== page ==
The Frying Pan

Flashman's military career started out as calm and safe as he could have wanted, with him being well regarded by his fellows and commanders, and in a unit that would remain in England and out of danger for the foreseeable future. But his hidden pettiness and cruelty, and lust for women, began a chain of events that wound up with him being sent halfway around the world from England and assigned to the British military force occupying Kabul in Afghanistan. A powder-keg, just about to explode.

The Fire, and Back Out Again

In 1839 England had taken over Afghanistan, seeking to create a buffer state between the growing Asia power of Russia and the crown jewel of the British Empire, India. Unfortunately through ineptitude, arrogance, cheapness, and military and diplomatic failures they had so mismanaged things that by 1841 the whole country was on the point of revolt. Flashman got there in time to understand the situation, be thoroughly terrified of the possibilities - which he saw coming - and then nearly killed repeatedly as things went out of control. The First Anglo-Afghan war was such a disaster that out of thousands of occupying British troops and hundreds of British and Indian civilians who were their support staff and dependents, only a small handful made it alive out of Afghanistan to the safety of India. In the book Flashman was one of these, because in the crunch he deserted his post and ran.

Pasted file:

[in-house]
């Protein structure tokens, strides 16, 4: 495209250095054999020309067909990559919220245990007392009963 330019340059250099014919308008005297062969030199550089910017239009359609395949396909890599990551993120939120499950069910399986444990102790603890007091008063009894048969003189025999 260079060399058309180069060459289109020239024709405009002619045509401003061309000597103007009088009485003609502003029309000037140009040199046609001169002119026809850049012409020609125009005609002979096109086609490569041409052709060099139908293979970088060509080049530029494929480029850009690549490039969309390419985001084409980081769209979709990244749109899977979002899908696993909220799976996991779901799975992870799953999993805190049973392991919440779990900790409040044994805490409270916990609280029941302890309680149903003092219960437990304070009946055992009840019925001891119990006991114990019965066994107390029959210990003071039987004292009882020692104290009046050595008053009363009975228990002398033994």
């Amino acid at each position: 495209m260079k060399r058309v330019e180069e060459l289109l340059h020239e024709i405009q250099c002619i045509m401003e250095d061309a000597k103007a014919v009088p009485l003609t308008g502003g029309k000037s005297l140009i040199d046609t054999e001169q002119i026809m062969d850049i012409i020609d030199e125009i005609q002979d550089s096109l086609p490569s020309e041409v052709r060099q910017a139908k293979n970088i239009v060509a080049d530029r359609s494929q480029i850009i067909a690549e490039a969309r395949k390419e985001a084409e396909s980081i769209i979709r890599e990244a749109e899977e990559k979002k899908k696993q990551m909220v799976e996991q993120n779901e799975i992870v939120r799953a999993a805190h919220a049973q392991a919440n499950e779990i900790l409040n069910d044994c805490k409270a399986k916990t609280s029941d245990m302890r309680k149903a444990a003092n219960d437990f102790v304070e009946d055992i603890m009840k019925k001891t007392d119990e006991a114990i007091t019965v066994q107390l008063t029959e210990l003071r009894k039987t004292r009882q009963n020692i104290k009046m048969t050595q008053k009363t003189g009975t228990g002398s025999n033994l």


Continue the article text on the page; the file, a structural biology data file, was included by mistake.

And because those who could have revealed his cowardliness died during the fighting or were on the other side, and he - inadvertently - made a spectacular return that make him look like a brave and stalwart warrior, he became a public hero. He loved the acclaim and benefits, of course. But as he found to his horror in later books, once the public and your superiors think you're a hero who can beat the odds, they tend to keep sending you to war or off on missions that might get you killed. And any refusal might lead not only to a loss of reputation, but also to people looking more closely at what you'd done in the past... At a time when the penalty for desertion and cowardliness in the British army was to be shot...

And Back INTO the Fire. Again, and Again, and Again.